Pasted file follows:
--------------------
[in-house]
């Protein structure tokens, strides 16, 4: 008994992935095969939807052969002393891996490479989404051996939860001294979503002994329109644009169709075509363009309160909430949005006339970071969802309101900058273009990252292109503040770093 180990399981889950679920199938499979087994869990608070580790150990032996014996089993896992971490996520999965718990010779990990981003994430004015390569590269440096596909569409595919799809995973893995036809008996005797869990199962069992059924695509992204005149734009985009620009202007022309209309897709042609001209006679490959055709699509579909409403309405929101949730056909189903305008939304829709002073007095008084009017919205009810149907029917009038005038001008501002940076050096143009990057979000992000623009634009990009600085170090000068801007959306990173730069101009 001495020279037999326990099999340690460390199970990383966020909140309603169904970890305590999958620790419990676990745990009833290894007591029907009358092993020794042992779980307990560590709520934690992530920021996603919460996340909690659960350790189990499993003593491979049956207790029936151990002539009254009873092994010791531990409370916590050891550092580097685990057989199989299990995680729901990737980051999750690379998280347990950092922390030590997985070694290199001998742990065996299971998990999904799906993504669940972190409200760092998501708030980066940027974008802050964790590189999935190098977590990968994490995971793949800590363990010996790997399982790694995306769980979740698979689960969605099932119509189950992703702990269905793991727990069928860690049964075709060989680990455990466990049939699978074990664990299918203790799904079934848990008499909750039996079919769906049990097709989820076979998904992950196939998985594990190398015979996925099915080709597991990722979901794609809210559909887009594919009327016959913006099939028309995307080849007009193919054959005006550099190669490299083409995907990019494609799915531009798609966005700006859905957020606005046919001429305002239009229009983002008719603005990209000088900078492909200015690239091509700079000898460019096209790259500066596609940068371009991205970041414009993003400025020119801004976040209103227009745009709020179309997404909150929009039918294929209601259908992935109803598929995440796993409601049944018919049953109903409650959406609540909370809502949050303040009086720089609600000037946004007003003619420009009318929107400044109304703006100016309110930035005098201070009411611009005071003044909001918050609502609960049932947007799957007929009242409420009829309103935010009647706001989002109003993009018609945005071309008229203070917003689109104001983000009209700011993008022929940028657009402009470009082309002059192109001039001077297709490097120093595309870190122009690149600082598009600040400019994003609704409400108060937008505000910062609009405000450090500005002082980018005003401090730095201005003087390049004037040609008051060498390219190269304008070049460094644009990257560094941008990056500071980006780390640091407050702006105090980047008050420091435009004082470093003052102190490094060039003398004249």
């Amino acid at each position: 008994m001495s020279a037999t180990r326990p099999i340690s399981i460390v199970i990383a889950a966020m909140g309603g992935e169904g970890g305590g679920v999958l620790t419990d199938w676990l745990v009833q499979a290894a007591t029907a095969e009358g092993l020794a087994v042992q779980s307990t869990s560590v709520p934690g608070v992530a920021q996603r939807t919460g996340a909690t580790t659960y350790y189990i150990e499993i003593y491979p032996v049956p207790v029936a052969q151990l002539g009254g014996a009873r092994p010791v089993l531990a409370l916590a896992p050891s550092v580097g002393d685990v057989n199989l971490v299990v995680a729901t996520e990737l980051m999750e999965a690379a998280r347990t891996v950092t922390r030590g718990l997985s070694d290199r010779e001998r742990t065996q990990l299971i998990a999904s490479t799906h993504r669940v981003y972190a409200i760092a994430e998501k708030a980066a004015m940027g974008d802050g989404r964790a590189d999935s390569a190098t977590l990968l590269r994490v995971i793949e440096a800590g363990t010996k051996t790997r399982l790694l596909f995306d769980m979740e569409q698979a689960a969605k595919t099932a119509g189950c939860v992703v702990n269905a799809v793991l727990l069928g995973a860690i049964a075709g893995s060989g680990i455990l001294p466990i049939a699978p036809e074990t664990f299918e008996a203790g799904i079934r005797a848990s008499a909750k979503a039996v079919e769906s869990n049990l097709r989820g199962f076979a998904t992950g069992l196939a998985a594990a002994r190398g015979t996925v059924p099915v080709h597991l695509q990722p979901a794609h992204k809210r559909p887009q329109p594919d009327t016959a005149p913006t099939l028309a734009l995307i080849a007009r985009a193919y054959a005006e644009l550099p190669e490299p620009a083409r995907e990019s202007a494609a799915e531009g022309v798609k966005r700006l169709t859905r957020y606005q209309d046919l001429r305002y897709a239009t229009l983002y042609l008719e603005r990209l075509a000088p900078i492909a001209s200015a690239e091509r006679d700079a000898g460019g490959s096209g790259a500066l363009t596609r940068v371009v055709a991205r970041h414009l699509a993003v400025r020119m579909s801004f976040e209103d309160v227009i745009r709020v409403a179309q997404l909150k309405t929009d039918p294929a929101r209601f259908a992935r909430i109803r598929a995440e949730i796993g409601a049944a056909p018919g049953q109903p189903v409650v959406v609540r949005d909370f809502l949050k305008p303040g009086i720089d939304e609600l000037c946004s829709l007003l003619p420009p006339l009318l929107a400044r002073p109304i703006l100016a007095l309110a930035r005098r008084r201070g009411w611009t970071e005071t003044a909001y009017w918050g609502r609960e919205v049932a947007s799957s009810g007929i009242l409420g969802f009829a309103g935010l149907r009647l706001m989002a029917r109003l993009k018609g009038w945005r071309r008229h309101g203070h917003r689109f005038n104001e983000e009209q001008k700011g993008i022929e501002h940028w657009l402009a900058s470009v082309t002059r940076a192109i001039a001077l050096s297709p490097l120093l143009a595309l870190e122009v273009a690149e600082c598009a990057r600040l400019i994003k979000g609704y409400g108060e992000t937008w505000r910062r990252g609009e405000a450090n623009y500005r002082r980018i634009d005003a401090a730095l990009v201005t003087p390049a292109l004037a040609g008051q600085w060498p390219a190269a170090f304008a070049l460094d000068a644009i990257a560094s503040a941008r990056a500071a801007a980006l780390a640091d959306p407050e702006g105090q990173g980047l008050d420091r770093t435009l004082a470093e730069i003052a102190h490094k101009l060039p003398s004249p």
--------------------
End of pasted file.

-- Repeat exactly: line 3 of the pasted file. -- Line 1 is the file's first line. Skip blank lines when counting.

């Amino acid at each position: 008994m001495s020279a037999t180990r326990p099999i340690s399981i460390v199970i990383a889950a966020m909140g309603g992935e169904g970890g305590g679920v999958l620790t419990d199938w676990l745990v009833q499979a290894a007591t029907a095969e009358g092993l020794a087994v042992q779980s307990t869990s560590v709520p934690g608070v992530a920021q996603r939807t919460g996340a909690t580790t659960y350790y189990i150990e499993i003593y491979p032996v049956p207790v029936a052969q151990l002539g009254g014996a009873r092994p010791v089993l531990a409370l916590a896992p050891s550092v580097g002393d685990v057989n199989l971490v299990v995680a729901t996520e990737l980051m999750e999965a690379a998280r347990t891996v950092t922390r030590g718990l997985s070694d290199r010779e001998r742990t065996q990990l299971i998990a999904s490479t799906h993504r669940v981003y972190a409200i760092a994430e998501k708030a980066a004015m940027g974008d802050g989404r964790a590189d999935s390569a190098t977590l990968l590269r994490v995971i793949e440096a800590g363990t010996k051996t790997r399982l790694l596909f995306d769980m979740e569409q698979a689960a969605k595919t099932a119509g189950c939860v992703v702990n269905a799809v793991l727990l069928g995973a860690i049964a075709g893995s060989g680990i455990l001294p466990i049939a699978p036809e074990t664990f299918e008996a203790g799904i079934r005797a848990s008499a909750k979503a039996v079919e769906s869990n049990l097709r989820g199962f076979a998904t992950g069992l196939a998985a594990a002994r190398g015979t996925v059924p099915v080709h597991l695509q990722p979901a794609h992204k809210r559909p887009q329109p594919d009327t016959a005149p913006t099939l028309a734009l995307i080849a007009r985009a193919y054959a005006e644009l550099p190669e490299p620009a083409r995907e990019s202007a494609a799915e531009g022309v798609k966005r700006l169709t859905r957020y606005q209309d046919l001429r305002y897709a239009t229009l983002y042609l008719e603005r990209l075509a000088p900078i492909a001209s200015a690239e091509r006679d700079a000898g460019g490959s096209g790259a500066l363009t596609r940068v371009v055709a991205r970041h414009l699509a993003v400025r020119m579909s801004f976040e209103d309160v227009i745009r709020v409403a179309q997404l909150k309405t929009d039918p294929a929101r209601f259908a992935r909430i109803r598929a995440e949730i796993g409601a049944a056909p018919g049953q109903p189903v409650v959406v609540r949005d909370f809502l949050k305008p303040g009086i720089d939304e609600l000037c946004s829709l007003l003619p420009p006339l009318l929107a400044r002073p109304i703006l100016a007095l309110a930035r005098r008084r201070g009411w611009t970071e005071t003044a909001y009017w918050g609502r609960e919205v049932a947007s799957s009810g007929i009242l409420g969802f009829a309103g935010l149907r009647l706001m989002a029917r109003l993009k018609g009038w945005r071309r008229h309101g203070h917003r689109f005038n104001e983000e009209q001008k700011g993008i022929e501002h940028w657009l402009a900058s470009v082309t002059r940076a192109i001039a001077l050096s297709p490097l120093l143009a595309l870190e122009v273009a690149e600082c598009a990057r600040l400019i994003k979000g609704y409400g108060e992000t937008w505000r910062r990252g609009e405000a450090n623009y500005r002082r980018i634009d005003a401090a730095l990009v201005t003087p390049a292109l004037a040609g008051q600085w060498p390219a190269a170090f304008a070049l460094d000068a644009i990257a560094s503040a941008r990056a500071a801007a980006l780390a640091d959306p407050e702006g105090q990173g980047l008050d420091r770093t435009l004082a470093e730069i003052a102190h490094k101009l060039p003398s004249p």